Four years after the abductions in Chibok, and months after more kidnappings in Dapchi, over 100 schoolgirls are still missing. Nigeria must act to make schools safe – beefing up security, learning from past mistakes and, ultimately, working to end the Boko Haram insurgency.
CrisisWatch is our global conflict tracker, a tool designed to help decision-makers prevent deadly violence by keeping them up-to-date with developments in over 70 conflicts and crises, identifying trends and alerting them to risks of escalation and opportunities to advance peace.
Over the summer several long-lasting conflicts have become more lethal. In his introduction to the July/August 2018 edition of CrisisWatch, our President Rob Malley welcomes the exception – the official end to the state of war between Eritrea and Ethiopia.
Rising conflict between herders and farmers in Nigeria is already six times deadlier in 2018 than Boko Haram’s insurgency. To stop the bloodshed, the federal government should improve security; end impunity for assailants; and hasten livestock sector reform. State governments should freeze open grazing bans.
Le primat donné aux réponses militaires et le recours à des groupes armés à base communautaire pour combattre les mouvements jihadistes implantés dans la zone frontalière entre le Niger et le Mali n’ont fait qu’accentuer les tensions intercommunautaires. Les autorités nigériennes doivent adopter une approche plus politique, incluant réconciliation entre communautés, dialogue avec les militants et amnistie dans certains cas.
Créée en février 2017, la Force conjointe du G5 Sahel est une force de nouvelle génération dans un espace sahélien où se bousculent des initiatives militaires et diplomatiques parfois concurrentes. Il ne suffira pas de fournir des armes et de l’argent pour résoudre les crises sahéliennes. Pour atteindre ses objectifs, la force doit gagner la confiance des populations et des puissances régionales et obtenir leur soutien.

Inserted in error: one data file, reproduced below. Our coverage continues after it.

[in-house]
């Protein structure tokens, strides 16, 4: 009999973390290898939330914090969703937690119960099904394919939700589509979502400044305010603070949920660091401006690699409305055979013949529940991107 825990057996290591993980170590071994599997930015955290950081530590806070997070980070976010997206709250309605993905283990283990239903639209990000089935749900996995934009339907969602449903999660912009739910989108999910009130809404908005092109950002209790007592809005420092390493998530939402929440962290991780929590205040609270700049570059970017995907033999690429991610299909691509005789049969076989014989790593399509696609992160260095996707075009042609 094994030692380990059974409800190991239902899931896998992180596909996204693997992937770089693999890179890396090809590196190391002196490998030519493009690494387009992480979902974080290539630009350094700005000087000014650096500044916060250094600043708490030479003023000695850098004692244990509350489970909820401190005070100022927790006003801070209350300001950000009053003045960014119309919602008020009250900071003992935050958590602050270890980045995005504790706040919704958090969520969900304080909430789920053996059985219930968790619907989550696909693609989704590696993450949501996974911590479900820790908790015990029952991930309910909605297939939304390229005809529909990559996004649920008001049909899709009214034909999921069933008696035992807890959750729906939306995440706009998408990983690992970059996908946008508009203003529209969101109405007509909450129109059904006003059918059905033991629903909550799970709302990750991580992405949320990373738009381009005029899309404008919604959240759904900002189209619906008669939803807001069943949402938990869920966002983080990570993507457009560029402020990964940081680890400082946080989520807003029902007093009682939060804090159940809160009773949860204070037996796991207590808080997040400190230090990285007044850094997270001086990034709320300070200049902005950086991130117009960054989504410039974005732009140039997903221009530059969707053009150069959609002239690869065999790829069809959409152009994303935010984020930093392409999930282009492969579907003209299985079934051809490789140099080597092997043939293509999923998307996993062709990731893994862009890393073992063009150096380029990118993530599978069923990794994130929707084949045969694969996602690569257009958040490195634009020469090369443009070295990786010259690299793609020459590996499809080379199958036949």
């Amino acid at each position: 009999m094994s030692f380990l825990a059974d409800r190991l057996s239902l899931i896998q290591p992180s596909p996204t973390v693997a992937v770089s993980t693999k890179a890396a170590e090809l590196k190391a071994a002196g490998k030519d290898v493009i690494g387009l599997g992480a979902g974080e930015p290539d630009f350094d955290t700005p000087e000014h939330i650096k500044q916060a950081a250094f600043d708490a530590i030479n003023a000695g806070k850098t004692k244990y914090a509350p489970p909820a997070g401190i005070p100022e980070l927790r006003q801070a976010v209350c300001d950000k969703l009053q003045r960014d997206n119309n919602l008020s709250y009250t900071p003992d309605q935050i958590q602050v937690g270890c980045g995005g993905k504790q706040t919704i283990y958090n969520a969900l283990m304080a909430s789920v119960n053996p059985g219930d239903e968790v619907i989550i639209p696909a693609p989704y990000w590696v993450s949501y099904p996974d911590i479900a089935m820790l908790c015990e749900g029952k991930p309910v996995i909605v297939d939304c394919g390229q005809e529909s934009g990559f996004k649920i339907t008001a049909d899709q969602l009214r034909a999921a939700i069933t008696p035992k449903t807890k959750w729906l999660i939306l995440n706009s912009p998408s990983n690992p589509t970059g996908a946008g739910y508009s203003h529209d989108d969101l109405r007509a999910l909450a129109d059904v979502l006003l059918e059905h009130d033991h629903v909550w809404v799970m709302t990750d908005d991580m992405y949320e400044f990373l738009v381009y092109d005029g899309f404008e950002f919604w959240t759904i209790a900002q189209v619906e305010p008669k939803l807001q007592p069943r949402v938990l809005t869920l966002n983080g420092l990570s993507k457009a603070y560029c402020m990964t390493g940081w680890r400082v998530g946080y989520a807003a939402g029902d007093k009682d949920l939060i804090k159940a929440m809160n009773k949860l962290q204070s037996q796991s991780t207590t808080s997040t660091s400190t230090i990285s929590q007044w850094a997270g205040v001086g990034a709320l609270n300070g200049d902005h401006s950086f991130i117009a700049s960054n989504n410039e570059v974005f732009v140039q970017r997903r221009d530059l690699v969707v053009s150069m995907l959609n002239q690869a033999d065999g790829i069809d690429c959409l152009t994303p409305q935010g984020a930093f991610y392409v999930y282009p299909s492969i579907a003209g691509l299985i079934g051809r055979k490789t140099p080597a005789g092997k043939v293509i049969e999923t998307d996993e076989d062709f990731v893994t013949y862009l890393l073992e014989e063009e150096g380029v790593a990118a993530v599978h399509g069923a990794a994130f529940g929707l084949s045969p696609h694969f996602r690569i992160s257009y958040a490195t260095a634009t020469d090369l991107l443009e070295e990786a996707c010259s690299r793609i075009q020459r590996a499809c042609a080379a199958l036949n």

Jihadist violence in the West African Sahel has now spread to the north of Burkina Faso. The response of Ouagadougou and its partners must go beyond the obvious religious and security dimensions of the crisis, and any solution must take into account deep-rooted social and local factors.
Propelled by desertification, insecurity and the loss of grazing land to expanding settlements, the southward migration of Nigeria’s herders is causing violent competition over land with local farmers. To prevent the crisis from escalating, the government should strengthen security for herders and farmers, implement conflict resolution mechanisms and establish grazing reserves.
Jihadist groups present since the 2012 crisis in Mali exploited local unrest and the weak presence of the state in northern Mali to launch cross-border attacks against the Nigerien army... Despite direct support from Chadian troops since 2015 and closer collaboration with the Nigerian army, Nigerien forces have been unable to fully secure the border with Nigeria from attacks, including some linked to the Islamic State.
More people to feed means more agricultural settlement and less available land and water for herders. All of this tend to trigger more and more disputes [between farmers and semi-nomadic herders in Nigeria].
Given the [Nigerian] government’s continuing inability to impose its own solution to the conflict [with Boko Haram] ... the government’s exploration of dialogue [with] the insurgents is understandable.
In Burkina Faso, the intelligence system did not rest on an institution but on the shoulders of one man, General Gilbert Diendere. We know that some of the 566 soldiers have joined jihadist groups.
Crisis Group’s second update to our Watch List 2018 includes entries on seizing a chance for peace in Mali, avoiding escalation in Nagorno-Karabakh, mitigating conflict in Syria’s peripheral regions, and helping Somalia overcome obstacles to reform. This annual early-warning report identifies conflict situations in which prompt action by the European Union and its member states would generate stronger prospects for peace.
La stratégie qui privilégie une option militaire disproportionnée à la frontière entre le Niger et le Mali fait peser un risque sur la région : celui de créer un nouveau foyer d’insurrection. C'est le constat que dresse l’International Crisis Group, qui fait une série de recommandations.
Originally published in Jeune Afrique
Rural insurgencies across the Sahel are destabilising the region and undermining local security and governance. In this excerpt from our Watch List 2018, Crisis Group urges the EU and its member states to continue support for the Alliance for the Sahel and promote local dialogue to buttress law and order.